Today being World Suicide Prevention Day, I am reaching out to those who’ve been bereaved by suicide.
As someone whose brother took his life in 2004, I understand all too well why people who have lost beloveds to suicide are at risk of following in their footsteps.
As I describe in my book – Did You Know I Would Miss You? – in the days, weeks, and months following his death, I strongly identified with him:
“…on a bad day, I can feel like an aging, lonely, broke, homeless loser. A damp shroud eclipses all joy, even the simplest task is an effort, and feral hounds of the mind howl about lost opportunities and unending failure. Is this how my brother felt as he drove his truck down his last road? Is that why he made the decision to end his life?”
I’m far from the only suicide survivor who has struggled with such feelings. According to a 2015 Action Alliance for Suicide report, people who’ve lost someone close to them by suicide are three times more likely to attempt to follow suit than are others similarly bereaved.
Writing Did You Know I Would Miss You? helped me to give words to my acute grief, and to offer ways in which others can live on and live well after a loved one’s suicide.
Here are three of them.
The words that helped me the most in these 15 years since Steve’s death were spoken by one of the ministers who conducted Steve’s memorial service:
Death ends a life, but not a relationship.
That profound realization helped me to see my brother as a soul on a continuing journey that I could continue to share with him. For the first few months after his death, I wrote daily letters to him in my journal. Sometimes I dialogued with him. The journal writing helped me deal with all kinds of feelings – love, sadness, rage, and everything in between. I no longer communicate with him in that way because I don’t need to. Having extended myself toward him in words at that time, all feelings of loss and separation eventually dissolved.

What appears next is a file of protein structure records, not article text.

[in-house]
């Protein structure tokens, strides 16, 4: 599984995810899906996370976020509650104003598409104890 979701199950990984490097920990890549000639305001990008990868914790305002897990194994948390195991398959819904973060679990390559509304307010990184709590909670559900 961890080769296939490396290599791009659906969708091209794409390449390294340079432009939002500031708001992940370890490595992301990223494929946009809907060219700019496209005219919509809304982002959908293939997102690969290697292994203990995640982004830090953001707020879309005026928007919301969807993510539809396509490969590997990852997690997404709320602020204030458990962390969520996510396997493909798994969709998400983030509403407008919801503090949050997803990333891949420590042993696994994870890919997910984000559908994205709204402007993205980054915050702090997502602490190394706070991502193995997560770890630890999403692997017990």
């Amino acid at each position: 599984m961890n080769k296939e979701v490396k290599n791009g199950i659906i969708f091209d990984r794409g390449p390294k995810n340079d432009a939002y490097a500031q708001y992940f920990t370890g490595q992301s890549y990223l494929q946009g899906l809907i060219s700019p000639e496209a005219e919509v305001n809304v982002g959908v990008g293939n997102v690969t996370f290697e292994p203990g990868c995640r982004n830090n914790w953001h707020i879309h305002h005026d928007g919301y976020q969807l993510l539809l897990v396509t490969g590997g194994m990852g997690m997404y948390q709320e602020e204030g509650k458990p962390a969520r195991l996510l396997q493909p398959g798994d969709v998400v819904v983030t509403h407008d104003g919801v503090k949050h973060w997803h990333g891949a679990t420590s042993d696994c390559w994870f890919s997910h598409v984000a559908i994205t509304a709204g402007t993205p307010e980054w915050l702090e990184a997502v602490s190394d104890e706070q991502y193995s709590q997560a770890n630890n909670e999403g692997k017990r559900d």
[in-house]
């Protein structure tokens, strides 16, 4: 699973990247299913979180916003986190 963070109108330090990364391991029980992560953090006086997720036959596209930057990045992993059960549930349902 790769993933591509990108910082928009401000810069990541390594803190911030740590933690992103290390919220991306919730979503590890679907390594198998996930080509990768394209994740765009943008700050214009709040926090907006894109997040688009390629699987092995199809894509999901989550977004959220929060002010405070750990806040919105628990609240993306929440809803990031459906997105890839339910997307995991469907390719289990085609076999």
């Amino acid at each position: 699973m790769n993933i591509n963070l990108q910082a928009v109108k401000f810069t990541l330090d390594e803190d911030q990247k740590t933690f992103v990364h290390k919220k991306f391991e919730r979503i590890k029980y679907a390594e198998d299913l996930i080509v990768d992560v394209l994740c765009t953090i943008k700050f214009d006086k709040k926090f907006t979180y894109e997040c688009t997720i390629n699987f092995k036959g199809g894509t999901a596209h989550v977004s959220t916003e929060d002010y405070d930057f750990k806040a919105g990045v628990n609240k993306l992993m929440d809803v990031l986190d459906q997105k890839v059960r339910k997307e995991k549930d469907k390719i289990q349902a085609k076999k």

The process of writing unsent letters and dialogues is described in my book and can be beneficial at any stage of the bereavement journey, even if your loved one died many years ago.
A second way that supports my living well is my yearly ritual – around the time of his birthday/death day, both of which are in May – when I make a vow to live well for both of us. Sometimes I go to a quiet place in the woods or by the ocean, or I find a private moment at home and light a candle in his honour. Wherever I do it, I talk to him directly and declare my intention to live well – whether it’s to reach a particular goal, to change a habit, to fulfill a dream – or just to be kinder to myself and others. When I do this, Steve becomes a real support for me; his final act no longer defines him.
The third thing I do to support my living well after my brother’s passing is to regularly connect with people and activities that inspire me. If my life has been particularly steeped in routine and I’m feeling uninspired, I will take a few minutes and list the things that inspire me, and then make a point of connecting with one of them – immediately!
If you’re like me and have lost someone you love to suicide, may you find your way through your grief and discover the many opportunities to live your best life – for you and for your loved one.